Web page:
The Wake Forest Health Sciences and The University of North Carolina at Chapel Hill Institutional Review Boards (IRB) review all research involving humans to ensure that participants are informed of all known risks posed by a research study and that these studies are conducted in accordance with the ethical standards put forward by the Belmont Report, and federal, state, and local regulations, and policies governing human research. All subjects will give informed consent to participate in the study.
Open AccessThis article is distributed under the terms of the Creative Commons Attribution 4.0 International License (http://creativecommons.org/licenses/by/4.0/), which permits unrestricted use, distribution, and reproduction in any medium, provided you give appropriate credit to the original author(s) and the source, provide a link to the Creative Commons license, and indicate if changes were made. The Creative Commons Public Domain Dedication waiver (http://creativecommons.org/publicdomain/zero/1.0/) applies to the data made available in this article, unless otherwise stated.
- Basedow M, Esterman A. Assessing appropriateness of osteoarthritis care using quality indicators: a systematic review. J Eval Clin Pract. 2015;21(5):782–9. doi:10.1111/jep.12402. Epub 2015/06/18.View ArticlePubMedGoogle Scholar
- Brand CA, Ackerman IN, Bohensky MA, Bennell KL. Chronic disease management: a review of current performance across quality of care domains and opportunities for improving osteoarthritis care. Rheum Dis Clin North Am. 2013;39(1):123–43. doi:10.1016/j.rdc.2012.10.005. Epub 2013/01/15.View ArticlePubMedGoogle Scholar
- Vos T, Flaxman AD, Naghavi M, Lozano R, Michaud C, Ezzati M, et al. Years lived with disability [YLDs] for 1160 sequelae of 289 diseases and injuries 1990–2010: a systematic analysis for the Global Burden of Disease Study 2010. Lancet. 2012;380(9859):2163–96. doi:10.1016/S0140-673661729-2.View ArticlePubMedGoogle Scholar
- Lawrence RC, Felson DT, Helmick CG, Arnold LM, Choi H, Deyo RA, et al. Estimates of the prevalence of arthritis and other rheumatic conditions in the United States: Part II. Arthritis Rheum. 2008;58(1):26–35.View ArticlePubMedPubMed CentralGoogle Scholar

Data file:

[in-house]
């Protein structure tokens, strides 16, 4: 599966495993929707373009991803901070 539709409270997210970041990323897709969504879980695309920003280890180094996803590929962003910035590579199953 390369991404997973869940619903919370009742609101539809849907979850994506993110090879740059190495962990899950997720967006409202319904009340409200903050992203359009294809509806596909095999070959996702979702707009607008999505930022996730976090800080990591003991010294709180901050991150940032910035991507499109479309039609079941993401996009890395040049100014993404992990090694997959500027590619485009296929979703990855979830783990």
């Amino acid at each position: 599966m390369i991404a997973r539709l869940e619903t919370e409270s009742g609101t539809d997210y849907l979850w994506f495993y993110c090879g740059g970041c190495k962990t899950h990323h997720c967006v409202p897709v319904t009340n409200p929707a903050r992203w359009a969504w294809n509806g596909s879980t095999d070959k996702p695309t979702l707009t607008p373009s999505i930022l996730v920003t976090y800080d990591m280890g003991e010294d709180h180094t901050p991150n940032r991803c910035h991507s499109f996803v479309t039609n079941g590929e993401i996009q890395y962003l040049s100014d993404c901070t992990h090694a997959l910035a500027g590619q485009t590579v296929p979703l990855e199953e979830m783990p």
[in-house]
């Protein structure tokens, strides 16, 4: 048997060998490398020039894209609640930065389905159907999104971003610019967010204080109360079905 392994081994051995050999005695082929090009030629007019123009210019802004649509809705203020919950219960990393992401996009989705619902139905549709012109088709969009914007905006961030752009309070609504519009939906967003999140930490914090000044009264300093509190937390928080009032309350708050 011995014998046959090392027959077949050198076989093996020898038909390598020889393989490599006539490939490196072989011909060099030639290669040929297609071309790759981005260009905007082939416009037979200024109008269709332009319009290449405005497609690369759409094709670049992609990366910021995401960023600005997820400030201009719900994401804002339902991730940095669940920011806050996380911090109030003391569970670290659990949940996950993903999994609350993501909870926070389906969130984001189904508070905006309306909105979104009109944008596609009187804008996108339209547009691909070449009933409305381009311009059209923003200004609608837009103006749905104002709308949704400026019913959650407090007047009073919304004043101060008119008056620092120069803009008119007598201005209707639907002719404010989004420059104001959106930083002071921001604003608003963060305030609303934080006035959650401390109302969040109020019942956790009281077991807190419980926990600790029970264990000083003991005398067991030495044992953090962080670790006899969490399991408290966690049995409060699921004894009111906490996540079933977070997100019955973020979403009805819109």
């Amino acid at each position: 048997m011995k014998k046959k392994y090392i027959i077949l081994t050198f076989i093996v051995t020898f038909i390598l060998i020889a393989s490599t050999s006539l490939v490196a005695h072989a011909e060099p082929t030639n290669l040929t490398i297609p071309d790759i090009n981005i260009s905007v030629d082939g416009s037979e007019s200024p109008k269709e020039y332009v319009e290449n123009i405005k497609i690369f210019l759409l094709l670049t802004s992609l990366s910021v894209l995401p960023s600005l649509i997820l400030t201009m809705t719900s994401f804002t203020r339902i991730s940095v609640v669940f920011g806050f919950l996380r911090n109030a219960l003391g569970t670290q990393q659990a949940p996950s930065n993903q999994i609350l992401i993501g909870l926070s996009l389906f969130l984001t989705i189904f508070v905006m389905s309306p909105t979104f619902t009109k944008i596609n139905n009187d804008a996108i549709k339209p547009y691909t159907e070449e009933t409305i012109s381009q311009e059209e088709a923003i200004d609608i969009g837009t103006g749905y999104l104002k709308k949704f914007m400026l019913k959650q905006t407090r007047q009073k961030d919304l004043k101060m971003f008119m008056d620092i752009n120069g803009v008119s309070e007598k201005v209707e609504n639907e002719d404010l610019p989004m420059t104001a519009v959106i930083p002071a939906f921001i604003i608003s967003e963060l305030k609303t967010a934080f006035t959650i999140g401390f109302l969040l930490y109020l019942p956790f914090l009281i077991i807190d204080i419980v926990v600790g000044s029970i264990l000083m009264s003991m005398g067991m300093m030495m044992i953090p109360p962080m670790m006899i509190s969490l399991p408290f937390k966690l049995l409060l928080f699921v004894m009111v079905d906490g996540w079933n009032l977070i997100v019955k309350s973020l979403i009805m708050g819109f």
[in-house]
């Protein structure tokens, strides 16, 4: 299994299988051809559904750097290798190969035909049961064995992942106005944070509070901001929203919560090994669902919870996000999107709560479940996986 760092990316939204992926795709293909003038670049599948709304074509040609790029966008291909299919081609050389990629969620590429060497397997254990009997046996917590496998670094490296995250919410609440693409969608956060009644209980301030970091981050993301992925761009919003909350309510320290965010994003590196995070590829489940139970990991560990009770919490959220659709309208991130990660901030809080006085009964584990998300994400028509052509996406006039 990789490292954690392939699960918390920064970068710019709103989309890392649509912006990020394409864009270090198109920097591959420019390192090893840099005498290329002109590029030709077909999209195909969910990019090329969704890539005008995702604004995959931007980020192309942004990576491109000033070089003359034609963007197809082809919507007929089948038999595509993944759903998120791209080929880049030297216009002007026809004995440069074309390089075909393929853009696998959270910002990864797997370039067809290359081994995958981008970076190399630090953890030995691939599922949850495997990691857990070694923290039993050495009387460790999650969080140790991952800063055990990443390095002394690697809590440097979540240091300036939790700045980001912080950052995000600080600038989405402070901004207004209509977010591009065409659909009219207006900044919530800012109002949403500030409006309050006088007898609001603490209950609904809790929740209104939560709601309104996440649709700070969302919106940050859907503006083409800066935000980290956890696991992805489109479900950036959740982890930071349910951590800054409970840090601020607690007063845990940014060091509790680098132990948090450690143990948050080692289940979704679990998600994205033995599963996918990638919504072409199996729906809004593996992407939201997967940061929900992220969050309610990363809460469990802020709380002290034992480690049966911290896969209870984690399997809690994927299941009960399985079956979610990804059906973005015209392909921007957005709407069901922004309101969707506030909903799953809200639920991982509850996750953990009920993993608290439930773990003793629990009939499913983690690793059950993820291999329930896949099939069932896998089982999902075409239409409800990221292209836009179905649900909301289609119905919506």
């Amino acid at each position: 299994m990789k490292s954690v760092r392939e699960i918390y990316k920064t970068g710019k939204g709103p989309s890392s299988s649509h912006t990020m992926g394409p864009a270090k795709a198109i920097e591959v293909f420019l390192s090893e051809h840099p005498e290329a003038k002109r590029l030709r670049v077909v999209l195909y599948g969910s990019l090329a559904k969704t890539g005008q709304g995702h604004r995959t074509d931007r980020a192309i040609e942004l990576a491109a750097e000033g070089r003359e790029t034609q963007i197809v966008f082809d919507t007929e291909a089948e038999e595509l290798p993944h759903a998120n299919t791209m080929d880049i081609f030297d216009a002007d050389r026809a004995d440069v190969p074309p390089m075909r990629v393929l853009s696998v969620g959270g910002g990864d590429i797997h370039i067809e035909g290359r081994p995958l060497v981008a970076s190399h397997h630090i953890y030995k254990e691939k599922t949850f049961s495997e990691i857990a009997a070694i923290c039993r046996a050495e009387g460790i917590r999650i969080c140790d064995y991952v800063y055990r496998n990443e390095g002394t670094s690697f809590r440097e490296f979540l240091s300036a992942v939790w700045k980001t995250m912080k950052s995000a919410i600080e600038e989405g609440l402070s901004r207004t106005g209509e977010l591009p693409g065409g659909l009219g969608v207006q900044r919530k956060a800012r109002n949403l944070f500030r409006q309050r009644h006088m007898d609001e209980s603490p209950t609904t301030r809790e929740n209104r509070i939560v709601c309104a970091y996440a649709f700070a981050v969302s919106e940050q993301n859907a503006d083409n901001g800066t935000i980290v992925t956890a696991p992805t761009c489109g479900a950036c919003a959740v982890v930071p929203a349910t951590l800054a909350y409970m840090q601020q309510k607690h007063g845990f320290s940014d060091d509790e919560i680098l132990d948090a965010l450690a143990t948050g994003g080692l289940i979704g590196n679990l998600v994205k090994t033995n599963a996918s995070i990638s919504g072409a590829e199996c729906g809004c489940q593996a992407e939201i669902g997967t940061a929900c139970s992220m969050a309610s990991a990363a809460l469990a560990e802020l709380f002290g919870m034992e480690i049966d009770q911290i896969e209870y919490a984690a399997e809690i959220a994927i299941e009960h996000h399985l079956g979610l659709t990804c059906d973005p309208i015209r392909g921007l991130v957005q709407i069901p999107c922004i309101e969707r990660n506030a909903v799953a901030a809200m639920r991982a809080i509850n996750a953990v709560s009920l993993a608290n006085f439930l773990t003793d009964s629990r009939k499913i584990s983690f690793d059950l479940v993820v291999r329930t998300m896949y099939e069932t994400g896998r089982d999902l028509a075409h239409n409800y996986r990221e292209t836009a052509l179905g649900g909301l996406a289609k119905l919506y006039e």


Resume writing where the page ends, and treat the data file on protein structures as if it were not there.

- Losina E, Weinstein AM, Reichmann WM, Burbine SA, Solomon DH, Daigle ME, Rome BN, Chen SP, Hunter DJ, Suter LG, Jordan JM, Katz JN. Lifetime risk and age at diagnosis of symptomatic knee osteoarthritis in the US. Arthritis Care Res (Hoboken). 2013;65(5):703–11.Google Scholar
- Zhang W, Moskowitz RW, Nuki G, Abramson S, Altman RD, Arden N, et al. OARSI recommendations for the management of hip and knee osteoarthritis, Part II: OARSI evidence-based, expert consensus guidelines. Osteoarthritis Cartilage. 2008;16(2):137–62.View ArticlePubMedGoogle Scholar
- Fernandes L, Hagen KB, Bijlsma JW, Andreassen O, Christensen P, Conaghan PG, et al. EULAR recommendations for the non-pharmacological core management of hip and knee osteoarthritis. Ann Rheum Dis. 2013;72(7):1125–35. doi:10.1136/annrheumdis-2012-202745. Epub 2013/04/19.View ArticlePubMedGoogle Scholar
- Li LC, Sayre EC, Kopec JA, Esdaile JM, Bar S, Cibere J. Quality of nonpharmacological care in the community for people with knee and hip osteoarthritis. J Rheumatol. 2011;38(10):2230–7. doi:10.3899/jrheum.110264. Epub 2011/08/03.View ArticlePubMedGoogle Scholar
- Messier SP, Loeser RF, Miller GD, Morgan TM, Rejeski WJ, Sevick MA, et al. Exercise and dietary weight loss in overweight and obese older adults with knee osteoarthritis: the arthritis, diet, and activity promotion trial. Arthritis Rheum. 2004;50(5):1501–10.View ArticlePubMedGoogle Scholar
- Messier SP, Mihalko SL, Legault C, Miller GD, Nicklas BJ, Devita P, et al. Effects of intensive diet and exercise on knee joint loads, inflammation, and clinical outcomes among overweight and obese adults with knee osteoarthritis: the IDEA randomized clinical trial. JAMA. 2013;310(12):1263–73. doi:10.1001/jama.2013.277669.View ArticlePubMedPubMed CentralGoogle Scholar
- Aaboe J, Bliddal H, Messier SP, Alkjaer T, Henriksen M. Effects of an intensive weight loss program on knee joint loading in obese adults with knee osteoarthritis. Osteoarthritis Cartilage. 2011;19(7):822–8. doi:10.1016/j.joca.2011.03.006.View ArticlePubMedGoogle Scholar